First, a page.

South Korea (kor. 한국, hancha 韓國, trb. Hanguk), actually the Republic of Korea (kor. 대한민국, hancha 大韓民國, trb. Daehan-minguk) (listen to the original pronunciation) - a country in East Asia, in the southern part of the Korean Peninsula, formed after World War II in areas occupied by US troops.
South Korea is a mountainous and upland country. In the eastern part, along the coast of the East Sea (Sea of Japan), there are East Korean Mountains, built of Precambrian metamorphic rocks (mainly slate) and granite, cut by river valleys into several mountain ranges: the Diamond Mountains (Sorak-san, 1708 m) on the border with North Korea and Gyeongsang and Sobaek (Cziri-san, 1915 m), separated by the lowland of the Naktong-gang River. In the western part, there is an alluvial plain by the Yellow Sea with isolated elevations of 700-800 m. -san, the country's highest peak) in the Korean Strait.
The climate is monsoon, warm temperate in the northern and central parts, and subtropical in the southern part. The average temperature in January ranges from –4 ° C in the north to 2–4 ° C in the south, in July from 21 ° C to 25–27 ° C, respectively. Average annual rainfall from 1000 mm in the lowlands to 1500 mm in the mountains. Rainfall season June – September (warm, humid monsoon from the Pacific Ocean). Typhoons reach the coast of South Korea in late summer.
A dense network of short mountain rivers used mainly for irrigation. Main rivers: Naktong-gang (512 km) flows into the Korean Strait, Han-gang (488 km) - into the Yellow Sea. There are rapids and waterfalls on the rivers.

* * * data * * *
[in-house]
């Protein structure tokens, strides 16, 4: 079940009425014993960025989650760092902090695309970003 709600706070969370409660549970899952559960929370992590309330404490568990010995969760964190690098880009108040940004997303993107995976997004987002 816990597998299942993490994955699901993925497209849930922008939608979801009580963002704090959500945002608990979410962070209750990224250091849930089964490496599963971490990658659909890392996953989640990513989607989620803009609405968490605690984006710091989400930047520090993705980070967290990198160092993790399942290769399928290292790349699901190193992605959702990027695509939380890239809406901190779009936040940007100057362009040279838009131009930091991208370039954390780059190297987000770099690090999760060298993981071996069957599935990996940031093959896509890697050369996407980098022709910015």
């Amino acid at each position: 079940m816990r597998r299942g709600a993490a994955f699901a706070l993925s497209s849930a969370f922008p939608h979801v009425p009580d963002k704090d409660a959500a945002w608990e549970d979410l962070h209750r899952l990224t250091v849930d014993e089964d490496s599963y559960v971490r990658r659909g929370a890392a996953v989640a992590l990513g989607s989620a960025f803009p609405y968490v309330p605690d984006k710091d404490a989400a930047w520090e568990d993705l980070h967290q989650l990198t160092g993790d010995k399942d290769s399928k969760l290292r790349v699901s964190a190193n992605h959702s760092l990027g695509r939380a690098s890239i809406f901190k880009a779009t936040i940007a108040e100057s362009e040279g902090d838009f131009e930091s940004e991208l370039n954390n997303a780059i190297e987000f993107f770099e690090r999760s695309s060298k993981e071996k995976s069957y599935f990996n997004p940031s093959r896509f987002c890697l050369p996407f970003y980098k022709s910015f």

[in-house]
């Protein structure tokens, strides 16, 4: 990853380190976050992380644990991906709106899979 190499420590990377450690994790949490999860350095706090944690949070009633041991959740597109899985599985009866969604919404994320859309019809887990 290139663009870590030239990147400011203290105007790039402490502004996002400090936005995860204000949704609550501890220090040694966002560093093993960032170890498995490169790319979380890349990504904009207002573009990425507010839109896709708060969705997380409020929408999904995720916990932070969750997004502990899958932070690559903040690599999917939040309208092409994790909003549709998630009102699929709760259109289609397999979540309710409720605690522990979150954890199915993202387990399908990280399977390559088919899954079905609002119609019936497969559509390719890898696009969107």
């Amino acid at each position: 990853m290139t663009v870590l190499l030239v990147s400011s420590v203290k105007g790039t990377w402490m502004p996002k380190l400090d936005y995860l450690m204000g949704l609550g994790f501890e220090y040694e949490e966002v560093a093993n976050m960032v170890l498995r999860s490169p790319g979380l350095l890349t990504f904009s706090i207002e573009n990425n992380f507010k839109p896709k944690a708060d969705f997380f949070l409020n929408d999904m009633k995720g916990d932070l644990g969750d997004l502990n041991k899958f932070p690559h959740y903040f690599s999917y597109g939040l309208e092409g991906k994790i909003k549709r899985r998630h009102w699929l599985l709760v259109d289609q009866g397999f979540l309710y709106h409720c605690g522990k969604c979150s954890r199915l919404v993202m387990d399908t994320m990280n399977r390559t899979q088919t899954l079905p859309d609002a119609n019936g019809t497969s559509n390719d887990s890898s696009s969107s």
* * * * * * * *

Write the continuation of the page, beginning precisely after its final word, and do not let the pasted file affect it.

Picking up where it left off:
Flora, nature conservation, soil
Forests cover 66% of the country's area. In the north, forests with shedding leaves for winter, with oaks, Amur linden, maples and pine, in the south, evergreen forests with evergreen oaks, camellias and bamboo undergrowth. Fir taiga high in the mountains.
In the northern part of the country, brown and tufted soils predominate, while in the south - yellow-green.
The country has about 20 national parks, most of them in the East Korean Mountains, incl. famous Sorak-san National Park (373 km²).
Pre-1948, division of the country and the Korean War
Until 1905, the Korean Empire existed on the Korean Peninsula. It was then that, after the victory in the Russo-Japanese War, Japan annexed the territory of Korea. After Japan's surrender in 1945, the Korean Peninsula was divided by the Soviet Union and the United States into two spheres of influence, separated by a border along the 38th parallel. For this reason, the Soviet Union played a key role in stabilizing the situation north of the 38th parallel.
In the south, the pro-American Li Syng Man government took power. On July 20, 1948, Li was elected President of South Korea by the National Assembly there. Politicians in the northern part of the country refused to participate in the 1948 United Nations elections to elect Korean authorities. In 1948, an armed uprising broke out on Jeju Island and the situation in the country became increasingly unstable. Li began an attempt to stabilize the country by liquidating opposition to his rule - over 30,000 alleged communists and about 300,000 suspected of sympathizing with communists or any opposition groups were imprisoned.
The destabilization of the South and the growing desire of North Korea to unite the country led to the invasion of North Korea in 1950